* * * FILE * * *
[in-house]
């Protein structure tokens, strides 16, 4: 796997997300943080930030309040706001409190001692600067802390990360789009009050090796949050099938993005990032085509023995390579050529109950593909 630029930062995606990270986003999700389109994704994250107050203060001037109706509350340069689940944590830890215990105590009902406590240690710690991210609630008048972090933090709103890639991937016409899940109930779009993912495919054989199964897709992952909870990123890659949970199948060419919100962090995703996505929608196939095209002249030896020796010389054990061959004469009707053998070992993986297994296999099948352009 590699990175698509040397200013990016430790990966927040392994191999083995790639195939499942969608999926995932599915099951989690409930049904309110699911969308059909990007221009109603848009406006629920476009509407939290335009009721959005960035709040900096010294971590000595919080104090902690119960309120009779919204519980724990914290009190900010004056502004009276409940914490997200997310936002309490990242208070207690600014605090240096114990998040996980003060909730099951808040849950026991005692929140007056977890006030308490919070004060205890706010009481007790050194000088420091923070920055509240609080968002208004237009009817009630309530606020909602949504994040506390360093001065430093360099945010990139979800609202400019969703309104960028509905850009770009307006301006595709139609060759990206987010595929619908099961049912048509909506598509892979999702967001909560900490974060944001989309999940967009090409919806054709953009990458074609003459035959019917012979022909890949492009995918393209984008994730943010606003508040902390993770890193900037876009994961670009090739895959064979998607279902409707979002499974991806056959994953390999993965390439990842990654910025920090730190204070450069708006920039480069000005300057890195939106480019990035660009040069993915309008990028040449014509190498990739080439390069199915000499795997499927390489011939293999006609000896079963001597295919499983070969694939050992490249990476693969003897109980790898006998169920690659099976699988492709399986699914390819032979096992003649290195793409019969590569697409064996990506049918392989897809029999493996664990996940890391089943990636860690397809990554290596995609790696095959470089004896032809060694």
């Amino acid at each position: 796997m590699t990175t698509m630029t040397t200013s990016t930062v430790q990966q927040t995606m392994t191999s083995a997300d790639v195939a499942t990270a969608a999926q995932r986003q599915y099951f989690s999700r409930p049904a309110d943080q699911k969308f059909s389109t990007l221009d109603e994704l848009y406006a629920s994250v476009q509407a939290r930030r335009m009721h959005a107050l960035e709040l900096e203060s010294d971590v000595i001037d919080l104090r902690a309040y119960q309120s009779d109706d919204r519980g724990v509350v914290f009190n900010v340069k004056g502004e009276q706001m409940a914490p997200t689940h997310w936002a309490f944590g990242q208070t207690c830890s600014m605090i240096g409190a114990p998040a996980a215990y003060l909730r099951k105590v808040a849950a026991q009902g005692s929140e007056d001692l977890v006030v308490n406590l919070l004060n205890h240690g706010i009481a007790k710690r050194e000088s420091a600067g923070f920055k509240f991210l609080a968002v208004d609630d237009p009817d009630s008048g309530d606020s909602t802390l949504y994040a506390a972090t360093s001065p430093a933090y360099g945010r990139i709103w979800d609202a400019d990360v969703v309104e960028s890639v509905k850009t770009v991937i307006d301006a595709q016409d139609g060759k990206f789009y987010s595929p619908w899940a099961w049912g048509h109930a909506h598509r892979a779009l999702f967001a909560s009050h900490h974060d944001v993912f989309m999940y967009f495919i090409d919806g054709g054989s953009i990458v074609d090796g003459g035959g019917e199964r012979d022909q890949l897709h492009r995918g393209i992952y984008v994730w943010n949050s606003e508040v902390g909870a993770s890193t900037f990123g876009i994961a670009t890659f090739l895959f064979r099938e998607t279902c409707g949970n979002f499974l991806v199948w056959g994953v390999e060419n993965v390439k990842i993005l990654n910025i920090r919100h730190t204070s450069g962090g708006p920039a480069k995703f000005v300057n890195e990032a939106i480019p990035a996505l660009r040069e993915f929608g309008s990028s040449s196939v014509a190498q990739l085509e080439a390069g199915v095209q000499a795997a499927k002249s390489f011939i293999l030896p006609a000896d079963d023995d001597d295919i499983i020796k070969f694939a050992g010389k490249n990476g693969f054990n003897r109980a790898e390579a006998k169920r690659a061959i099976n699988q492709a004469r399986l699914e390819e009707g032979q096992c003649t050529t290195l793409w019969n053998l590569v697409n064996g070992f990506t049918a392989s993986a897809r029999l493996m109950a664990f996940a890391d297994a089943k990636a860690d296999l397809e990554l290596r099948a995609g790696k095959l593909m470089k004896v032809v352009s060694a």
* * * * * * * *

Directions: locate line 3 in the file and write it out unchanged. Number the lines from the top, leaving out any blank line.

């Amino acid at each position: 796997m590699t990175t698509m630029t040397t200013s990016t930062v430790q990966q927040t995606m392994t191999s083995a997300d790639v195939a499942t990270a969608a999926q995932r986003q599915y099951f989690s999700r409930p049904a309110d943080q699911k969308f059909s389109t990007l221009d109603e994704l848009y406006a629920s994250v476009q509407a939290r930030r335009m009721h959005a107050l960035e709040l900096e203060s010294d971590v000595i001037d919080l104090r902690a309040y119960q309120s009779d109706d919204r519980g724990v509350v914290f009190n900010v340069k004056g502004e009276q706001m409940a914490p997200t689940h997310w936002a309490f944590g990242q208070t207690c830890s600014m605090i240096g409190a114990p998040a996980a215990y003060l909730r099951k105590v808040a849950a026991q009902g005692s929140e007056d001692l977890v006030v308490n406590l919070l004060n205890h240690g706010i009481a007790k710690r050194e000088s420091a600067g923070f920055k509240f991210l609080a968002v208004d609630d237009p009817d009630s008048g309530d606020s909602t802390l949504y994040a506390a972090t360093s001065p430093a933090y360099g945010r990139i709103w979800d609202a400019d990360v969703v309104e960028s890639v509905k850009t770009v991937i307006d301006a595709q016409d139609g060759k990206f789009y987010s595929p619908w899940a099961w049912g048509h109930a909506h598509r892979a779009l999702f967001a909560s009050h900490h974060d944001v993912f989309m999940y967009f495919i090409d919806g054709g054989s953009i990458v074609d090796g003459g035959g019917e199964r012979d022909q890949l897709h492009r995918g393209i992952y984008v994730w943010n949050s606003e508040v902390g909870a993770s890193t900037f990123g876009i994961a670009t890659f090739l895959f064979r099938e998607t279902c409707g949970n979002f499974l991806v199948w056959g994953v390999e060419n993965v390439k990842i993005l990654n910025i920090r919100h730190t204070s450069g962090g708006p920039a480069k995703f000005v300057n890195e990032a939106i480019p990035a996505l660009r040069e993915f929608g309008s990028s040449s196939v014509a190498q990739l085509e080439a390069g199915v095209q000499a795997a499927k002249s390489f011939i293999l030896p006609a000896d079963d023995d001597d295919i499983i020796k070969f694939a050992g010389k490249n990476g693969f054990n003897r109980a790898e390579a006998k169920r690659a061959i099976n699988q492709a004469r399986l699914e390819e009707g032979q096992c003649t050529t290195l793409w019969n053998l590569v697409n064996g070992f990506t049918a392989s993986a897809r029999l493996m109950a664990f996940a890391d297994a089943k990636a860690d296999l397809e990554l290596r099948a995609g790696k095959l593909m470089k004896v032809v352009s060694a």